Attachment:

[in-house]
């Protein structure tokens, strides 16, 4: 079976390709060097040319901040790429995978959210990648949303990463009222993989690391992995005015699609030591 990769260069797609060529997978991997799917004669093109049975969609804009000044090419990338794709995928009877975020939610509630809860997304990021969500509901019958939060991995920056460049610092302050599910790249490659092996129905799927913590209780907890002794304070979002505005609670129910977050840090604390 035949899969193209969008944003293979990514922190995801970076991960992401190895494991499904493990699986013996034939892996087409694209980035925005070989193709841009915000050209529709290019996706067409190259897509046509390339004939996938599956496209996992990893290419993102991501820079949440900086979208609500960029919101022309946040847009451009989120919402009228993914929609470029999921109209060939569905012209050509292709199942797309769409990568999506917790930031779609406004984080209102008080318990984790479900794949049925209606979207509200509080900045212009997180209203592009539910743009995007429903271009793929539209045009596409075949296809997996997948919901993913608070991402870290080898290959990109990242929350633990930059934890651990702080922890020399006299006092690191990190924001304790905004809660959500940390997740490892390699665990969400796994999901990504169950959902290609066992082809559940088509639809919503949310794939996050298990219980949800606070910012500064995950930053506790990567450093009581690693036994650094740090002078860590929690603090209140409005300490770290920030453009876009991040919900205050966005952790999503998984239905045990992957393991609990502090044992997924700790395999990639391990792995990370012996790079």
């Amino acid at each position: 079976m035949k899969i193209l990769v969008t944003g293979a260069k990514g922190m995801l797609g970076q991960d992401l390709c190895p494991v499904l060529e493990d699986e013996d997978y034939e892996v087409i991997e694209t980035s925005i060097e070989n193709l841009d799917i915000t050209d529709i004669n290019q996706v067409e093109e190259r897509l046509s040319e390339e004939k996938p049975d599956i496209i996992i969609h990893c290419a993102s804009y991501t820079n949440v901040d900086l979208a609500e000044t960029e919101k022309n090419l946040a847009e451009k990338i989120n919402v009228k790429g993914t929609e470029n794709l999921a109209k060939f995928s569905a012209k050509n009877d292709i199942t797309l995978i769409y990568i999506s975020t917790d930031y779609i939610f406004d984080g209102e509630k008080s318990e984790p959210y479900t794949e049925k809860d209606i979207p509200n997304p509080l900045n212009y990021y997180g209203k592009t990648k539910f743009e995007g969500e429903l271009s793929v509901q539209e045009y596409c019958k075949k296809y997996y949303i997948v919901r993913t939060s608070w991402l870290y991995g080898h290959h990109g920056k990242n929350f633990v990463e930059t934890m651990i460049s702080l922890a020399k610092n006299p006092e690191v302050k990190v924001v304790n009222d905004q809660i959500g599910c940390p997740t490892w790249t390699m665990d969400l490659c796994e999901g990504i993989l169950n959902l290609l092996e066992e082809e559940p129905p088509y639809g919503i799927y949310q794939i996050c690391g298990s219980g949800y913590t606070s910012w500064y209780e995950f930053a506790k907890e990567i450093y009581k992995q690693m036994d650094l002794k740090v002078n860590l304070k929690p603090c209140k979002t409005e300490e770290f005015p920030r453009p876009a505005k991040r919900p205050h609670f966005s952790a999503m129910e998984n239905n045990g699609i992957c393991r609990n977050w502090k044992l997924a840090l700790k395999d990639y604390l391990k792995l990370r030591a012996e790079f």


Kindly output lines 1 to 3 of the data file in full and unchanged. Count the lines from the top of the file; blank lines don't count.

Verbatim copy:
[in-house]
């Protein structure tokens, strides 16, 4: 079976390709060097040319901040790429995978959210990648949303990463009222993989690391992995005015699609030591 990769260069797609060529997978991997799917004669093109049975969609804009000044090419990338794709995928009877975020939610509630809860997304990021969500509901019958939060991995920056460049610092302050599910790249490659092996129905799927913590209780907890002794304070979002505005609670129910977050840090604390 035949899969193209969008944003293979990514922190995801970076991960992401190895494991499904493990699986013996034939892996087409694209980035925005070989193709841009915000050209529709290019996706067409190259897509046509390339004939996938599956496209996992990893290419993102991501820079949440900086979208609500960029919101022309946040847009451009989120919402009228993914929609470029999921109209060939569905012209050509292709199942797309769409990568999506917790930031779609406004984080209102008080318990984790479900794949049925209606979207509200509080900045212009997180209203592009539910743009995007429903271009793929539209045009596409075949296809997996997948919901993913608070991402870290080898290959990109990242929350633990930059934890651990702080922890020399006299006092690191990190924001304790905004809660959500940390997740490892390699665990969400796994999901990504169950959902290609066992082809559940088509639809919503949310794939996050298990219980949800606070910012500064995950930053506790990567450093009581690693036994650094740090002078860590929690603090209140409005300490770290920030453009876009991040919900205050966005952790999503998984239905045990992957393991609990502090044992997924700790395999990639391990792995990370012996790079």
């Amino acid at each position: 079976m035949k899969i193209l990769v969008t944003g293979a260069k990514g922190m995801l797609g970076q991960d992401l390709c190895p494991v499904l060529e493990d699986e013996d997978y034939e892996v087409i991997e694209t980035s925005i060097e070989n193709l841009d799917i915000t050209d529709i004669n290019q996706v067409e093109e190259r897509l046509s040319e390339e004939k996938p049975d599956i496209i996992i969609h990893c290419a993102s804009y991501t820079n949440v901040d900086l979208a609500e000044t960029e919101k022309n090419l946040a847009e451009k990338i989120n919402v009228k790429g993914t929609e470029n794709l999921a109209k060939f995928s569905a012209k050509n009877d292709i199942t797309l995978i769409y990568i999506s975020t917790d930031y779609i939610f406004d984080g209102e509630k008080s318990e984790p959210y479900t794949e049925k809860d209606i979207p509200n997304p509080l900045n212009y990021y997180g209203k592009t990648k539910f743009e995007g969500e429903l271009s793929v509901q539209e045009y596409c019958k075949k296809y997996y949303i997948v919901r993913t939060s608070w991402l870290y991995g080898h290959h990109g920056k990242n929350f633990v990463e930059t934890m651990i460049s702080l922890a020399k610092n006299p006092e690191v302050k990190v924001v304790n009222d905004q809660i959500g599910c940390p997740t490892w790249t390699m665990d969400l490659c796994e999901g990504i993989l169950n959902l290609l092996e066992e082809e559940p129905p088509y639809g919503i799927y949310q794939i996050c690391g298990s219980g949800y913590t606070s910012w500064y209780e995950f930053a506790k907890e990567i450093y009581k992995q690693m036994d650094l002794k740090v002078n860590l304070k929690p603090c209140k979002t409005e300490e770290f005015p920030r453009p876009a505005k991040r919900p205050h609670f966005s952790a999503m129910e998984n239905n045990g699609i992957c393991r609990n977050w502090k044992l997924a840090l700790k395999d990639y604390l391990k792995l990370r030591a012996e790079f």